After the Australian design set descended on Milan for Design Week last month, we spoke to Authentic Design Alliance members for an insider snapshot of their personal experience.
Cult founder and managing director Richard Munao is a Salone veteran having first attended in 1999!
Aside from discovering new product collections from the 20+ Cult partners, Richard always makes a point of experiencing the spectacular installations dotted across the city – the experiences that add to the unforgettable magic of Milan Design Week.
Additional text by Anne-Maree Sargeant.
How long have you attended Salone?
My first year at Salone was 1999, and I’ve been every year since then.
Who did you travel with?
I travelled with four of the Cult team – Sydney Showroom manager – Clinton Garofano, Head of Brand and Culture – Jeff Tsang, Commercial Sales Consultant – Mathew Fowler and Sean Coutts – Retail Sales Consultant.
What were your MDW objectives
Our main objective is to visit our international partners – to maintain strong relationships and learn about their new designs and collections.
I’m also always on the lookout for external inspiration, and there’s nowhere better to find it than Milan during Design Week!
MUD AUSTRALIA Exhibition
‘STILL LIFE’ – a collaboration between Mud Australia, Calico Wallpaper and Ladies & Gentlemen Studio was a beautifully art directed exhibition that showcased one of our favourite local tableware brands.
LG OLED Rollable TV
I was really impressed by the new rollable OLED television by LG at their Redefining Space exhibition. Discover more about the new technology and the exhibition via Wallpaper Magazine
Foster+Partners joined forces with LG Electronics on the word’s first rolling OLED screen, which emerges seamlessly from a fixed base.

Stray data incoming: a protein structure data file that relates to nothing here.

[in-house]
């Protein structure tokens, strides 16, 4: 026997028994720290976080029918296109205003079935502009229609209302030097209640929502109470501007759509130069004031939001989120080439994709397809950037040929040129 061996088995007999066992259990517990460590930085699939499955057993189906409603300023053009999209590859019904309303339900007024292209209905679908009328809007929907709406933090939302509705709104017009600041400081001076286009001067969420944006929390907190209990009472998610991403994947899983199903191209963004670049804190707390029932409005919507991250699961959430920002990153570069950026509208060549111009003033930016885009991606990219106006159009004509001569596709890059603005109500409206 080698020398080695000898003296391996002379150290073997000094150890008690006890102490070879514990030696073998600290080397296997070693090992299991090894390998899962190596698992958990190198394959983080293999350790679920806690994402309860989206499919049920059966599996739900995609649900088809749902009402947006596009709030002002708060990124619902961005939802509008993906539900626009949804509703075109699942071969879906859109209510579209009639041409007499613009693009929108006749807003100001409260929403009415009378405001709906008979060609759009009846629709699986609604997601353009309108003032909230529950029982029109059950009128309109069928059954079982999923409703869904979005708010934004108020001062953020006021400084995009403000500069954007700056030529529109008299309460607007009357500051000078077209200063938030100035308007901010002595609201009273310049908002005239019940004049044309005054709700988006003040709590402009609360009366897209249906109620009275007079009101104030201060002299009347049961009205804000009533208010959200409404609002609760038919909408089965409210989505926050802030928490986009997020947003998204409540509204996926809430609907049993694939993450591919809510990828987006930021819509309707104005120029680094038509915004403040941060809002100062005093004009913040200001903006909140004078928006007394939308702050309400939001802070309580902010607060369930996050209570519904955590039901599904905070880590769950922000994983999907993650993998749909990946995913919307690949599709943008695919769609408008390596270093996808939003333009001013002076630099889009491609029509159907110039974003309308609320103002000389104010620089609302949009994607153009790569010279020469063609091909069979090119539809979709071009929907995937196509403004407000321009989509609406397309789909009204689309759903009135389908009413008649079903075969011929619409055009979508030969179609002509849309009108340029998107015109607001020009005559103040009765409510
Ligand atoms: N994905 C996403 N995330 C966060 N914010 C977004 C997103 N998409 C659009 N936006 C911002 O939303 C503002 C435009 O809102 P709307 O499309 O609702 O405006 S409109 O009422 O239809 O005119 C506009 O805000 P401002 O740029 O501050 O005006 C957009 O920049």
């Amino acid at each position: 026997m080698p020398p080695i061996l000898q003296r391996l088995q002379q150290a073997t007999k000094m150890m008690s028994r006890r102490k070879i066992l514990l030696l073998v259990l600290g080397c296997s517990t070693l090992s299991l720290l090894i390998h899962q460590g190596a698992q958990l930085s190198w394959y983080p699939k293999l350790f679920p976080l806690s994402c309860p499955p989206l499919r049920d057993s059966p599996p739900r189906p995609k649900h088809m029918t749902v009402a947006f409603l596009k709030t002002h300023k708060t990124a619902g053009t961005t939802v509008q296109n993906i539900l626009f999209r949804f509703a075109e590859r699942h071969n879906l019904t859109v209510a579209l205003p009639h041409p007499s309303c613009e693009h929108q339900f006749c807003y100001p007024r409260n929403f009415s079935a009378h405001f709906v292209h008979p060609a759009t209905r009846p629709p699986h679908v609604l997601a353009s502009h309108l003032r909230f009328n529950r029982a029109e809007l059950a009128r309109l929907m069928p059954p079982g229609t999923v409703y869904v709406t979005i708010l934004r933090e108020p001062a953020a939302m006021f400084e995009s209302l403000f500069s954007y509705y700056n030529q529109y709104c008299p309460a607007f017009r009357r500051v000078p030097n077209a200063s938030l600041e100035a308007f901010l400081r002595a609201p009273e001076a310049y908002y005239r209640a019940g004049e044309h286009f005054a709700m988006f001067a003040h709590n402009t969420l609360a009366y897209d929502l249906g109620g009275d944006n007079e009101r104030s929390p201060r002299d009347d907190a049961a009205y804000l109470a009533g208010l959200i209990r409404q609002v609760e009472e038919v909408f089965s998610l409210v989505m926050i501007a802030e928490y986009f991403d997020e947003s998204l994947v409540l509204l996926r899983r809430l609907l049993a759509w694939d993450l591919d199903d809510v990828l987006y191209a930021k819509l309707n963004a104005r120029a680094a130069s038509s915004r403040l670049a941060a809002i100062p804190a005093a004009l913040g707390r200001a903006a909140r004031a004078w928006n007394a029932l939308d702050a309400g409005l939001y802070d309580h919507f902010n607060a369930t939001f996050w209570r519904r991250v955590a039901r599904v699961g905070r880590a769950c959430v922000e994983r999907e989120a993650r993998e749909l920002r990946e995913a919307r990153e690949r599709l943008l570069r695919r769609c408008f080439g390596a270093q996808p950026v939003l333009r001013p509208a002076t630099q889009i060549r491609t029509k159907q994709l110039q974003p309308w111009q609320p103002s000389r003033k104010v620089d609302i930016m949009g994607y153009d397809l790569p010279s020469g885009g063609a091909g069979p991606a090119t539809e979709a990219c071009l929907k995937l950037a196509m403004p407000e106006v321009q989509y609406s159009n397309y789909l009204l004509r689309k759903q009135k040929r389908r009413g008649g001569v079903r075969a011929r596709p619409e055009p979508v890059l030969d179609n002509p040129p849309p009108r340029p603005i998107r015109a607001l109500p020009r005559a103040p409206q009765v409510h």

LOCAL MILAN Australian design exhibition
New designs by Australian designers in the LOCAL MILAN installation – in particular Trapeze lighting by Zachary Hanna and the Moored shelving system by Rosanna Ceravolo.
LOCAL MILAN is the brainchild of Sydney-based designer / creative director / stylist Emma Elizabeth, and this year’s fourth edition represented the largest assembly of Antipodean design with work from 44 Australian and New Zealand designers showcased in an industrial building formerly occupied by Diesel and Moroso.
Identità Golose restaurant in Milano
Identita Golose in the heart of Milan is filled with Cappellini furniture, and features a rotation of guest Michelin star chefs that present the most incredible food – a truly special experience. It’s worth the trip just to experience unique fine dining as only the Milanese can deliver.
NAU hosted an Aperitivo at Local Milan
One of my favourite evenings was our brand NAU Design hosting the evening Aperitivo at Local Design in the historic 5 Vie district! It was amazing to see so many Australians from the industry congregate in Milan to support Australian and New Zealand design.
NAU also exhibited works designed by Adam Goodrum, Kate Stokes (CocoFlip), Adam Cornish and Tom Fereday.
Google’s A Space for Being installation/experience
Visitors wear a wristband that detects their physical and physiological responses to each space, showing how design and aesthetics can impact our health and wellbeing.
“Our presence in Milan isn’t about selling products, it’s about being a thought leader in design. We wanted to be provocative” Google.